Although the vote only secured a seat in Hong Kong’s 60-member legislative council, it was seen as the biggest test for the level of support for democracy in the country since Britain handed the territory back to China in 1997.
The pro-democracy camp was looking for a boost from Chan, who was the front-runner in public opinion polls, after a drubbing in district council elections last month at the hands of the biggest pro-Beijing party.
Chan made a name for herself as the first-Chinese, first-female head of the civil service under British rule, and she emerged from retirement a year ago to press for universal suffrage, saying she was disillusioned by the slow pace of reform.
|As security chief in 2003, Ip tried to force an
anti-subversion law through legislature [AFP]
Ip, 57, enjoys the support of the city’s powerful pro-establishment constituency, which is content to let Beijing decide when and how democracy should be expanded.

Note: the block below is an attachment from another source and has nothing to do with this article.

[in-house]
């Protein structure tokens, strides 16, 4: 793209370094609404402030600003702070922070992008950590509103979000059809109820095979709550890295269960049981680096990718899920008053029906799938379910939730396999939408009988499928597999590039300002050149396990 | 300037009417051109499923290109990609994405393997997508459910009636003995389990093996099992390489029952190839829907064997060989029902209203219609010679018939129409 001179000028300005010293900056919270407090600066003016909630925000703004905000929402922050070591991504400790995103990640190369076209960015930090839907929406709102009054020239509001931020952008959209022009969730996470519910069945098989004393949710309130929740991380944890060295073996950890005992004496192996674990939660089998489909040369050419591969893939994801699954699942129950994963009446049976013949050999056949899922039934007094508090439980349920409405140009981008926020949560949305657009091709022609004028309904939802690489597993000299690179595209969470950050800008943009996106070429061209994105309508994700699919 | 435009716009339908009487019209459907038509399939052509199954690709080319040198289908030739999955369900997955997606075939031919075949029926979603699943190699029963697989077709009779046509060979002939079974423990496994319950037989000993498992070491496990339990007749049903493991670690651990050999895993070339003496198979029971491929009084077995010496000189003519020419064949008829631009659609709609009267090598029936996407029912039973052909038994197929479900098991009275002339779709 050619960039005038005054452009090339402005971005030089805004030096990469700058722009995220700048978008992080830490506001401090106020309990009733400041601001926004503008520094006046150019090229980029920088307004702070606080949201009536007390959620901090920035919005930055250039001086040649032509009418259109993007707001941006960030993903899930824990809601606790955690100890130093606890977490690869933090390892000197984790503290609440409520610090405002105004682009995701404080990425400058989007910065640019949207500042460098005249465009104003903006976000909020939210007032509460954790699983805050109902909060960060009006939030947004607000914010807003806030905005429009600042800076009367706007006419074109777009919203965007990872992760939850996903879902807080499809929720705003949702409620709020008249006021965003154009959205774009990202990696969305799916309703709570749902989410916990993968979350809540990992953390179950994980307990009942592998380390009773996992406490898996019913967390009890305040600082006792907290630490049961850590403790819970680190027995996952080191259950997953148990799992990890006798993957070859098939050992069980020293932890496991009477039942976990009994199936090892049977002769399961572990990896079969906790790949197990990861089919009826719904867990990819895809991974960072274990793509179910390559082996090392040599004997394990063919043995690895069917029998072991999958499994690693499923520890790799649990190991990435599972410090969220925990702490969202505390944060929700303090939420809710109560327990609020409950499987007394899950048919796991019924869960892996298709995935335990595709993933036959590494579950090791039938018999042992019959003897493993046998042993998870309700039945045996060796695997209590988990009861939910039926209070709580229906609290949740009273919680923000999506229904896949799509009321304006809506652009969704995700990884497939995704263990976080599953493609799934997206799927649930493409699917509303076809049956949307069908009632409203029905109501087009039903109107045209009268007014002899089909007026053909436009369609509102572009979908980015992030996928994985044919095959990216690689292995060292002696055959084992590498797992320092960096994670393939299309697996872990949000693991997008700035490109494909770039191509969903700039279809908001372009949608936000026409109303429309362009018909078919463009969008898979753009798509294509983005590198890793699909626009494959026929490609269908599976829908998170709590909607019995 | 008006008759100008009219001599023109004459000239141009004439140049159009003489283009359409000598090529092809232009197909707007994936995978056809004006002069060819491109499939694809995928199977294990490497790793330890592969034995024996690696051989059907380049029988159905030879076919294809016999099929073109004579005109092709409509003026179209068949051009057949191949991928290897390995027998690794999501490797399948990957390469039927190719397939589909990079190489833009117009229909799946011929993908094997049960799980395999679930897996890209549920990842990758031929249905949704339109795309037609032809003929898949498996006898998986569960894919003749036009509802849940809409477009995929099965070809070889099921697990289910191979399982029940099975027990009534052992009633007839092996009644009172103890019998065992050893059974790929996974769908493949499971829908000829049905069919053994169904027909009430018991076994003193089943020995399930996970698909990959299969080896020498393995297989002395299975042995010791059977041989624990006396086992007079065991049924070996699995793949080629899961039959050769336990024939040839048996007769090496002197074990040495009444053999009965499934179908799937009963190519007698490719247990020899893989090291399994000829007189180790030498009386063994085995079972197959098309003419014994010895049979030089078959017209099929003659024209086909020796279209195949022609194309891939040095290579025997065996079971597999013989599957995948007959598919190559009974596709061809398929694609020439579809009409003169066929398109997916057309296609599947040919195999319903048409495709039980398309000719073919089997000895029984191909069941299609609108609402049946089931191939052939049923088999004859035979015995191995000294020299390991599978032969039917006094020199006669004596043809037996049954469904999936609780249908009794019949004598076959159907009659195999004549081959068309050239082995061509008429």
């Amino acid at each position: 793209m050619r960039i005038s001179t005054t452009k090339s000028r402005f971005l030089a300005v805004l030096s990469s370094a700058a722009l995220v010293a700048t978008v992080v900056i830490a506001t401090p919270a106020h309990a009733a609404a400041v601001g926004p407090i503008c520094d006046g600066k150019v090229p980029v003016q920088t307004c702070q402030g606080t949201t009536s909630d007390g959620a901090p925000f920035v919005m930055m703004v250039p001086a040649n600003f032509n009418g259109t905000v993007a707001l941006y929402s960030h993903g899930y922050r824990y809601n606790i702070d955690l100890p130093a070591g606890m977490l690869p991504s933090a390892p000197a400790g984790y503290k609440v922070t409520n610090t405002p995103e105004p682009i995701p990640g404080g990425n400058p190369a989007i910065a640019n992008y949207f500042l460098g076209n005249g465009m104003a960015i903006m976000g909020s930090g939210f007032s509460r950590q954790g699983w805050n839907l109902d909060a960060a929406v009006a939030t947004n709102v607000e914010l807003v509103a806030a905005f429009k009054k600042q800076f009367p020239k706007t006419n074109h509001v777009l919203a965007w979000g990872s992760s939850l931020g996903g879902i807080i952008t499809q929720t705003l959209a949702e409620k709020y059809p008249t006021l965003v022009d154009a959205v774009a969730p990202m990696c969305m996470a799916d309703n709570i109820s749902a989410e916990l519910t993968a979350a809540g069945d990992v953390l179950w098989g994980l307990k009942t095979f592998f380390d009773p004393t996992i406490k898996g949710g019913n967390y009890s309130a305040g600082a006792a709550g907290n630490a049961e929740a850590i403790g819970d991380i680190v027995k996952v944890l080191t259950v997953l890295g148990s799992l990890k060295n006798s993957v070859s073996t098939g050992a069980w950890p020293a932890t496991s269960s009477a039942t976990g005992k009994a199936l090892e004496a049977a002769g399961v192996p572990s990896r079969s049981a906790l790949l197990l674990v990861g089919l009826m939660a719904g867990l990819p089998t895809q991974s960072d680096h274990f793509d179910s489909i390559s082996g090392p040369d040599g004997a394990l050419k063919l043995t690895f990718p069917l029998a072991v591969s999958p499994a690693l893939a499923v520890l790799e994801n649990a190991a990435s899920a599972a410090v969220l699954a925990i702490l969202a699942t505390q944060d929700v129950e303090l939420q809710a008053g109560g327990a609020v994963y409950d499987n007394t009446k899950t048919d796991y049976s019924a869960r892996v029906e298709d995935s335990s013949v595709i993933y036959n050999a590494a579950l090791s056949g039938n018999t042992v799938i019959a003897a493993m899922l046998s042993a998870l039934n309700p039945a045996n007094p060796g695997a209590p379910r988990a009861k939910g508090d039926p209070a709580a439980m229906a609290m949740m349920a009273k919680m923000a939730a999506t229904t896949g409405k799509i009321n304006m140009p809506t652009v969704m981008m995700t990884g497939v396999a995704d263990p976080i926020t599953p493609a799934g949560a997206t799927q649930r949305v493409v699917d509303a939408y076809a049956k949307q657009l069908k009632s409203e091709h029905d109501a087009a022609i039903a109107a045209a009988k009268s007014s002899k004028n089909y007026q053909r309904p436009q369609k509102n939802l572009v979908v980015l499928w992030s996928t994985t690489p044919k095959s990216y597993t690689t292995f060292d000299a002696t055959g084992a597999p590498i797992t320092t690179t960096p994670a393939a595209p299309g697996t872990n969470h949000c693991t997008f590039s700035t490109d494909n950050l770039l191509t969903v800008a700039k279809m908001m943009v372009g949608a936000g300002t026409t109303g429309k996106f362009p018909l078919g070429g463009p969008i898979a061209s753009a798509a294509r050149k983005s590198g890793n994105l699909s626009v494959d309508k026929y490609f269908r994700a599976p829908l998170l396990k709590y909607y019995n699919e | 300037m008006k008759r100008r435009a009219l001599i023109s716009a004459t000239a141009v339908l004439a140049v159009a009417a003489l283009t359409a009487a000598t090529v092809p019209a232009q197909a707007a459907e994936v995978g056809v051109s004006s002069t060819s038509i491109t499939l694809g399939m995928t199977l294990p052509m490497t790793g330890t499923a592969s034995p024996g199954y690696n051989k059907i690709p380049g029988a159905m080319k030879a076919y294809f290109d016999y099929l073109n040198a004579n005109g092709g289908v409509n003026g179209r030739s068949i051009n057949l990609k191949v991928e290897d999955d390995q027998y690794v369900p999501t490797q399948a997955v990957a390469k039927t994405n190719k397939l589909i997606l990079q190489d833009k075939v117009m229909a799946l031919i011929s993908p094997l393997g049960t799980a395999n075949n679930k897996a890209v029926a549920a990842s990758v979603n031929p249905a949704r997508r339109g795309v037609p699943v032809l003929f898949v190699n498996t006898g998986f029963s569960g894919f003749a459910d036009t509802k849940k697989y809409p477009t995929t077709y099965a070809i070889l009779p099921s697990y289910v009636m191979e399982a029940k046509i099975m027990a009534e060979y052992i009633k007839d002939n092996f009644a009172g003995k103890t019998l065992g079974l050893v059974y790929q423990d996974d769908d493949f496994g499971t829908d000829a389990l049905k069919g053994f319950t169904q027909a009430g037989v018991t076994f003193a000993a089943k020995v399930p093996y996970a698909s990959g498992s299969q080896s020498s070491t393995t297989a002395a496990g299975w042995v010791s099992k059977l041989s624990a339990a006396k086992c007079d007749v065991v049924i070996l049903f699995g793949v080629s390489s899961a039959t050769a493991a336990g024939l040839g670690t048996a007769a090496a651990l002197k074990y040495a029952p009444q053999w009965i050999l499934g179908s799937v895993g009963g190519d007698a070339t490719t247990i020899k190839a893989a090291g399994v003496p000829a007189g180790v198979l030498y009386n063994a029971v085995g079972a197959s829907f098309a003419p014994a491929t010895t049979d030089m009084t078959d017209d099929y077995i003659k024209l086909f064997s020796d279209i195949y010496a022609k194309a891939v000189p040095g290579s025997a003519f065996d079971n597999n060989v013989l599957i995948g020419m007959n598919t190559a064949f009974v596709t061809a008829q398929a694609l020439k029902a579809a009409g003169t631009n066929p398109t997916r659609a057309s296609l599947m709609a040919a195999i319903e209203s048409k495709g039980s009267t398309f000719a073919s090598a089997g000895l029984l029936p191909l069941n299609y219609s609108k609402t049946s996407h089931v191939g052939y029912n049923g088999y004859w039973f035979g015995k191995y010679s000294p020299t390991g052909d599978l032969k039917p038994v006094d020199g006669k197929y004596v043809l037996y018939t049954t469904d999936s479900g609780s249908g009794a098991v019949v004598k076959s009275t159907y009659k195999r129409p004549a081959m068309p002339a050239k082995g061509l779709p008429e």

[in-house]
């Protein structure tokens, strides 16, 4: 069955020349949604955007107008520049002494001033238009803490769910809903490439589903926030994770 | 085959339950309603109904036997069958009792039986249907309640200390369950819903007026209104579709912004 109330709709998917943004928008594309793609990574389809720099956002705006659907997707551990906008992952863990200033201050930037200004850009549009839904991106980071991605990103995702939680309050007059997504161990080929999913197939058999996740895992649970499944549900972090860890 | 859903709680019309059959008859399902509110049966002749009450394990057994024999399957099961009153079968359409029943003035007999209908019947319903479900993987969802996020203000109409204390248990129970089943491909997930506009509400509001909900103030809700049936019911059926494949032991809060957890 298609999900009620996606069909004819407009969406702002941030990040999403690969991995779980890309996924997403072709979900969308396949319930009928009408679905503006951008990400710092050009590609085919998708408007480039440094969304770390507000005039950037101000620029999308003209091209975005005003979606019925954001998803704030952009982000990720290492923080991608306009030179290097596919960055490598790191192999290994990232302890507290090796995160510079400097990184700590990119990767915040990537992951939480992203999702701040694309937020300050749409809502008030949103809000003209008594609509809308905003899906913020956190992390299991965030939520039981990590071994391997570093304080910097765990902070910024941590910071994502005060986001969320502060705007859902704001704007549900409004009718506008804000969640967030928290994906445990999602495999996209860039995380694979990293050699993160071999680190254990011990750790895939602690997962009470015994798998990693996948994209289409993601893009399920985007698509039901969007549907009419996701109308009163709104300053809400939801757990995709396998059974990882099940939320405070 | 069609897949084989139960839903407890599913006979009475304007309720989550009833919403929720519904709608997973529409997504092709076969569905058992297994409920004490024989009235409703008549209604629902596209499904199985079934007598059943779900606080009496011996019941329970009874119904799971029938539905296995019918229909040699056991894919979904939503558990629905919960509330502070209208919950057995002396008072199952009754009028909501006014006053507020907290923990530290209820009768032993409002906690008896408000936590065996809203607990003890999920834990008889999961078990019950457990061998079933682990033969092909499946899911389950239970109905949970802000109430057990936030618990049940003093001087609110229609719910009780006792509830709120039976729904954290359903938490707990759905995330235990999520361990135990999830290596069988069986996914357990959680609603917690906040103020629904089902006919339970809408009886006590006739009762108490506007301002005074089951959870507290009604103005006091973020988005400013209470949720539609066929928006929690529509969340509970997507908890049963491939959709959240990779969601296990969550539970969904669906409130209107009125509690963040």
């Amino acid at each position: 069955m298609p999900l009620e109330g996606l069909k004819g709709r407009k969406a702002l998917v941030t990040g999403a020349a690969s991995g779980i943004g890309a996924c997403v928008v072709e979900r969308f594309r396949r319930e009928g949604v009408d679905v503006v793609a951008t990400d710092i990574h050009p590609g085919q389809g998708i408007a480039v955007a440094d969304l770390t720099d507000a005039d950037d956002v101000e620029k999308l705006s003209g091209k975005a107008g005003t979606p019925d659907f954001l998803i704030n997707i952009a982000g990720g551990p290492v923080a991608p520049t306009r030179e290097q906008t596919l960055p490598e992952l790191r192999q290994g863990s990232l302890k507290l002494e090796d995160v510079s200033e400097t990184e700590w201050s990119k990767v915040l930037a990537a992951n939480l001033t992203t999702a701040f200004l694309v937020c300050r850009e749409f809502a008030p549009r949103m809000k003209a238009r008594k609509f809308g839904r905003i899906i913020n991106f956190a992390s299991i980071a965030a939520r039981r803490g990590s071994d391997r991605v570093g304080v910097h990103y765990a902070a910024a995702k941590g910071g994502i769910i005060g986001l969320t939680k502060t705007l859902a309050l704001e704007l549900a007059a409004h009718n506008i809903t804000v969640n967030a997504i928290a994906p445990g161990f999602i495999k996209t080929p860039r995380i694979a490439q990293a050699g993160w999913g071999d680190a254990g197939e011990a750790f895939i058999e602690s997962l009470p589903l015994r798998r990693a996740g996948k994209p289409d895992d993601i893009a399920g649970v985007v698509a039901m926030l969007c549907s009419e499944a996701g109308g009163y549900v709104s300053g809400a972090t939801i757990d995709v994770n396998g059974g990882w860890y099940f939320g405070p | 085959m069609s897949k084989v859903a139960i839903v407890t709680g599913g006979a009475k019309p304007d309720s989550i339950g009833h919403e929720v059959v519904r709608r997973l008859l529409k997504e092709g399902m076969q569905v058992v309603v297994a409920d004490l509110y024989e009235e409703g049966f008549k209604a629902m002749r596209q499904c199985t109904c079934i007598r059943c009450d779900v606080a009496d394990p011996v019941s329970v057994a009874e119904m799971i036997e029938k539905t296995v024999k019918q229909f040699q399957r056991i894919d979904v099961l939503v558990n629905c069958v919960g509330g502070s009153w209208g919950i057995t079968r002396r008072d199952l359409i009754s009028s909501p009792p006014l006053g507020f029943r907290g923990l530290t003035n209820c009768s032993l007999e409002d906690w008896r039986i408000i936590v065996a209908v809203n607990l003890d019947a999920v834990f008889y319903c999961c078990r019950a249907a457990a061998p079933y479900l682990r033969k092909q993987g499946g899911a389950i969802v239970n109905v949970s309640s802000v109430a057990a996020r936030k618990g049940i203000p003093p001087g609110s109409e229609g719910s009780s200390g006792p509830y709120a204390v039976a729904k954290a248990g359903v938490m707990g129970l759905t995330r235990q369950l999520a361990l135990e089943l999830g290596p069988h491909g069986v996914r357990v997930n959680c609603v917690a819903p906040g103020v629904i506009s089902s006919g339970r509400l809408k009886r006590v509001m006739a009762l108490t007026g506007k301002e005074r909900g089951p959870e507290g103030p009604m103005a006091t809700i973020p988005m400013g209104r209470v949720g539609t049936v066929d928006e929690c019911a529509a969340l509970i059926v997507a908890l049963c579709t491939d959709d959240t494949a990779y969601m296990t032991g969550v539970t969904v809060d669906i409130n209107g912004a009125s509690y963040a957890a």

Ip is perhaps best known for trying to force an unpopular anti-subversion law through the city legislature in 2003 as its security chief.
That attempt is widely blamed for sparking a protest that drew half a million people into the streets, shocking leaders in Beijing.
Currently, Hong Kong’s chief executive is picked by an 800-seat committee under the influence of the Communist leadership in Beijing.
Half of the legislature is popularly elected, the other picked by “functional constituencies”.
The city’s constitution states that universal suffrage is the ultimate aim of political reform, but it is vague on its timing and implimentation.
Some analysts say Beijing wants to delay the reform as long as possible.
Chan and Ip both say they favour the introduction of universal suffrage by the next chief executive election, which is in 2012, but they differ on important technicalities, including how candidates could be nominated.
Analysts say Chan’s victory could give the democratic camp a boost in the run-up to a full Legco election next year.